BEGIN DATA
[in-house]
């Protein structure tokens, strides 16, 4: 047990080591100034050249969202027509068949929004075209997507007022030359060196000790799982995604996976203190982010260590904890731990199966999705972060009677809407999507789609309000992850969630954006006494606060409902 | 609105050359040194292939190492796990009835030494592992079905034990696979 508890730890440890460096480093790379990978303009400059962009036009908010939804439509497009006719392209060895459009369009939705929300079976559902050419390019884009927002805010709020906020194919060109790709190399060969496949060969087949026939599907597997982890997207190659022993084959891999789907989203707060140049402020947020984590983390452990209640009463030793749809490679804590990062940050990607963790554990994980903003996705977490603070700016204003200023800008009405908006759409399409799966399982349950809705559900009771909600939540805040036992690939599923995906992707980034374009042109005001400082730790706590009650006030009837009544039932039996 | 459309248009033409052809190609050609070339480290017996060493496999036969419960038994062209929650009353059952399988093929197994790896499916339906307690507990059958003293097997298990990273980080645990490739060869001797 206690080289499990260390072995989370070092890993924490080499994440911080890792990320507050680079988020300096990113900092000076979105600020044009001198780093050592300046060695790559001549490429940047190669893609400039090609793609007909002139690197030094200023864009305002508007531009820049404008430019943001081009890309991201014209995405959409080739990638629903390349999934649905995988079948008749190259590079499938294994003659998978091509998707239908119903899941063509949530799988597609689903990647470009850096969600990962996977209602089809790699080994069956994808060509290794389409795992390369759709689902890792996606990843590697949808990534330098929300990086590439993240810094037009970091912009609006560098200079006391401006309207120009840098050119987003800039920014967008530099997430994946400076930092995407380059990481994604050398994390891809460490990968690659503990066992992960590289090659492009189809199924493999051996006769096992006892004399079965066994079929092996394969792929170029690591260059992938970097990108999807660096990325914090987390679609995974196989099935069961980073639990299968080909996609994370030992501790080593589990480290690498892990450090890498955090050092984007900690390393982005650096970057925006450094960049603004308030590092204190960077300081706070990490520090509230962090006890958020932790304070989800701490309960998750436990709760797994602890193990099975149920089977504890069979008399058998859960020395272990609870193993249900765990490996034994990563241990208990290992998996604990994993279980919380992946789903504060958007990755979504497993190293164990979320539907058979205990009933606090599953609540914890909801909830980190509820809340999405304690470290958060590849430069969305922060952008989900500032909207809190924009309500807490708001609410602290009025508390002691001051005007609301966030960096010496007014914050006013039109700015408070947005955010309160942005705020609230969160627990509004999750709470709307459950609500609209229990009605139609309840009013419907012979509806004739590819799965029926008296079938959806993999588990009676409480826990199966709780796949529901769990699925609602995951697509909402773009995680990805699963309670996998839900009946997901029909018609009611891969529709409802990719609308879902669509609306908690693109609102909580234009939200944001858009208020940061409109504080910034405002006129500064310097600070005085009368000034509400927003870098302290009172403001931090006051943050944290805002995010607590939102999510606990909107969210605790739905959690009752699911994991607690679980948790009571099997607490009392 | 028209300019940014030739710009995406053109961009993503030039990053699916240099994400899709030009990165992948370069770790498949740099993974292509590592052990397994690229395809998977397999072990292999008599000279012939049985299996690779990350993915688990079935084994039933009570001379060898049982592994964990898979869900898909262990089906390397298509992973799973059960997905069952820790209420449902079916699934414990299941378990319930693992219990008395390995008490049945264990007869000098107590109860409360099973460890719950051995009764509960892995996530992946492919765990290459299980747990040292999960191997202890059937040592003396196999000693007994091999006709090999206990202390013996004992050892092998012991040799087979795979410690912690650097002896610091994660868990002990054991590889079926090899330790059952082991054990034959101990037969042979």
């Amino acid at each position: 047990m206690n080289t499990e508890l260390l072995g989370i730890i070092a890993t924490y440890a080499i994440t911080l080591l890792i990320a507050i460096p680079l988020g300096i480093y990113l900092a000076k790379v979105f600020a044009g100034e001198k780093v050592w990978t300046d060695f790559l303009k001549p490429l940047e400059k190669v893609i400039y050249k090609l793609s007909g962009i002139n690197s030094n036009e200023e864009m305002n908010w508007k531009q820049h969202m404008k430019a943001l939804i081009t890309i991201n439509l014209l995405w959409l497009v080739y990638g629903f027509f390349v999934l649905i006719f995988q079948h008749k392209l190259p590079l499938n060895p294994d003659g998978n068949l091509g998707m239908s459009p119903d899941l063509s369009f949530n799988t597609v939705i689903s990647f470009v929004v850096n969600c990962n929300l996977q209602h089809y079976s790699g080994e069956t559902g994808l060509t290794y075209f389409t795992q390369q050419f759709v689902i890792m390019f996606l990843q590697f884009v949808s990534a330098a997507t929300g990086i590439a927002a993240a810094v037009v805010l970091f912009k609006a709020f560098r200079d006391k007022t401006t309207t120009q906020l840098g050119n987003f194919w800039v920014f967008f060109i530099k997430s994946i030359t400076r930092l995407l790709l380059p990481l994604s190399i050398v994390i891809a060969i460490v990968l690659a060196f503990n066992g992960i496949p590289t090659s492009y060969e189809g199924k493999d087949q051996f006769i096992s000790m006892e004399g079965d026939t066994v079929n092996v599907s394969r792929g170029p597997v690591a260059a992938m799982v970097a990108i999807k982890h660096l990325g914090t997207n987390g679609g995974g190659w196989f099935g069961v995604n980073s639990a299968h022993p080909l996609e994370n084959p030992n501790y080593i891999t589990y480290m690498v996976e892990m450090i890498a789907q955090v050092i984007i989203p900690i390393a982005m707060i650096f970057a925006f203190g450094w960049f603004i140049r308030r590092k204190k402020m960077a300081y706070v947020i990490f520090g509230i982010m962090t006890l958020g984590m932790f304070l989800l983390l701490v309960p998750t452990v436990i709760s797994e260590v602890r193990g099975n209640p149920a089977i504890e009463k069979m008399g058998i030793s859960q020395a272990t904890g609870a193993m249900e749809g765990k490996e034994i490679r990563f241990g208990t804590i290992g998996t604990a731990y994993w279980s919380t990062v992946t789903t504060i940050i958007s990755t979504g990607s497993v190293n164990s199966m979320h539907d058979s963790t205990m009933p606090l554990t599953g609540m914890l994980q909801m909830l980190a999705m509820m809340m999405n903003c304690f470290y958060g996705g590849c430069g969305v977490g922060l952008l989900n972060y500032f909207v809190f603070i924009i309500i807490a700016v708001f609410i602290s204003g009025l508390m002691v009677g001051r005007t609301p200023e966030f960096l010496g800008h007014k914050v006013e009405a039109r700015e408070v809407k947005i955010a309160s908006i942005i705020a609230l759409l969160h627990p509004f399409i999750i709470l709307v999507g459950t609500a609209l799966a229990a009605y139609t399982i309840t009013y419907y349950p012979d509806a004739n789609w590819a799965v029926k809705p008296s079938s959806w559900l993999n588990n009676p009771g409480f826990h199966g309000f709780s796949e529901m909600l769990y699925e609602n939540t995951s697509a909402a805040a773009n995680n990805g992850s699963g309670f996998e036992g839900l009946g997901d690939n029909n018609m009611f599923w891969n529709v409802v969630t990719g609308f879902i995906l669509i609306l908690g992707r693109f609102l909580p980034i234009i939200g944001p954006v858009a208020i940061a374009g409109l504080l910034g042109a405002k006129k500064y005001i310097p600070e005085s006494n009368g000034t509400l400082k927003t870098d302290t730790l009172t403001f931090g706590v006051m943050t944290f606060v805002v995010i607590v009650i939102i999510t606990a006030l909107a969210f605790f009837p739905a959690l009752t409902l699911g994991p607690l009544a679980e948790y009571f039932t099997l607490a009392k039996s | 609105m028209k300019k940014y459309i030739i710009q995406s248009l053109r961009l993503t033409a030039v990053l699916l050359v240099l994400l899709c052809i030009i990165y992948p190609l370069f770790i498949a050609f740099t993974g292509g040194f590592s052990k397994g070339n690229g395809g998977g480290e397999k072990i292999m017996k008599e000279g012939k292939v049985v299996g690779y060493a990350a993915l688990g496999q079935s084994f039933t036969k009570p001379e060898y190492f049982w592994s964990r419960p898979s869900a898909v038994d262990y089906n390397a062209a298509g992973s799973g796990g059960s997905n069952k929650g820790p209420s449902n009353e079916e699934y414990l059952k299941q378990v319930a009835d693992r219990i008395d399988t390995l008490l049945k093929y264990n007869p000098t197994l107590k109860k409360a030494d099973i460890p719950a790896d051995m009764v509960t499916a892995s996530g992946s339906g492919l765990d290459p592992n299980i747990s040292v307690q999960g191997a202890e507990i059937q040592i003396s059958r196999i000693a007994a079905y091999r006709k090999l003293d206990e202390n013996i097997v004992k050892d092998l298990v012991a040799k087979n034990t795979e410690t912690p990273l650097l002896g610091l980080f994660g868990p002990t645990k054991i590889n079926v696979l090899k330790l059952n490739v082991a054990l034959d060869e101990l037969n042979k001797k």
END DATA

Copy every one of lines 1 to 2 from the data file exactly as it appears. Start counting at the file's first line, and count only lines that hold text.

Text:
[in-house]
């Protein structure tokens, strides 16, 4: 047990080591100034050249969202027509068949929004075209997507007022030359060196000790799982995604996976203190982010260590904890731990199966999705972060009677809407999507789609309000992850969630954006006494606060409902 | 609105050359040194292939190492796990009835030494592992079905034990696979 508890730890440890460096480093790379990978303009400059962009036009908010939804439509497009006719392209060895459009369009939705929300079976559902050419390019884009927002805010709020906020194919060109790709190399060969496949060969087949026939599907597997982890997207190659022993084959891999789907989203707060140049402020947020984590983390452990209640009463030793749809490679804590990062940050990607963790554990994980903003996705977490603070700016204003200023800008009405908006759409399409799966399982349950809705559900009771909600939540805040036992690939599923995906992707980034374009042109005001400082730790706590009650006030009837009544039932039996 | 459309248009033409052809190609050609070339480290017996060493496999036969419960038994062209929650009353059952399988093929197994790896499916339906307690507990059958003293097997298990990273980080645990490739060869001797 206690080289499990260390072995989370070092890993924490080499994440911080890792990320507050680079988020300096990113900092000076979105600020044009001198780093050592300046060695790559001549490429940047190669893609400039090609793609007909002139690197030094200023864009305002508007531009820049404008430019943001081009890309991201014209995405959409080739990638629903390349999934649905995988079948008749190259590079499938294994003659998978091509998707239908119903899941063509949530799988597609689903990647470009850096969600990962996977209602089809790699080994069956994808060509290794389409795992390369759709689902890792996606990843590697949808990534330098929300990086590439993240810094037009970091912009609006560098200079006391401006309207120009840098050119987003800039920014967008530099997430994946400076930092995407380059990481994604050398994390891809460490990968690659503990066992992960590289090659492009189809199924493999051996006769096992006892004399079965066994079929092996394969792929170029690591260059992938970097990108999807660096990325914090987390679609995974196989099935069961980073639990299968080909996609994370030992501790080593589990480290690498892990450090890498955090050092984007900690390393982005650096970057925006450094960049603004308030590092204190960077300081706070990490520090509230962090006890958020932790304070989800701490309960998750436990709760797994602890193990099975149920089977504890069979008399058998859960020395272990609870193993249900765990490996034994990563241990208990290992998996604990994993279980919380992946789903504060958007990755979504497993190293164990979320539907058979205990009933606090599953609540914890909801909830980190509820809340999405304690470290958060590849430069969305922060952008989900500032909207809190924009309500807490708001609410602290009025508390002691001051005007609301966030960096010496007014914050006013039109700015408070947005955010309160942005705020609230969160627990509004999750709470709307459950609500609209229990009605139609309840009013419907012979509806004739590819799965029926008296079938959806993999588990009676409480826990199966709780796949529901769990699925609602995951697509909402773009995680990805699963309670996998839900009946997901029909018609009611891969529709409802990719609308879902669509609306908690693109609102909580234009939200944001858009208020940061409109504080910034405002006129500064310097600070005085009368000034509400927003870098302290009172403001931090006051943050944290805002995010607590939102999510606990909107969210605790739905959690009752699911994991607690679980948790009571099997607490009392 | 028209300019940014030739710009995406053109961009993503030039990053699916240099994400899709030009990165992948370069770790498949740099993974292509590592052990397994690229395809998977397999072990292999008599000279012939049985299996690779990350993915688990079935084994039933009570001379060898049982592994964990898979869900898909262990089906390397298509992973799973059960997905069952820790209420449902079916699934414990299941378990319930693992219990008395390995008490049945264990007869000098107590109860409360099973460890719950051995009764509960892995996530992946492919765990290459299980747990040292999960191997202890059937040592003396196999000693007994091999006709090999206990202390013996004992050892092998012991040799087979795979410690912690650097002896610091994660868990002990054991590889079926090899330790059952082991054990034959101990037969042979």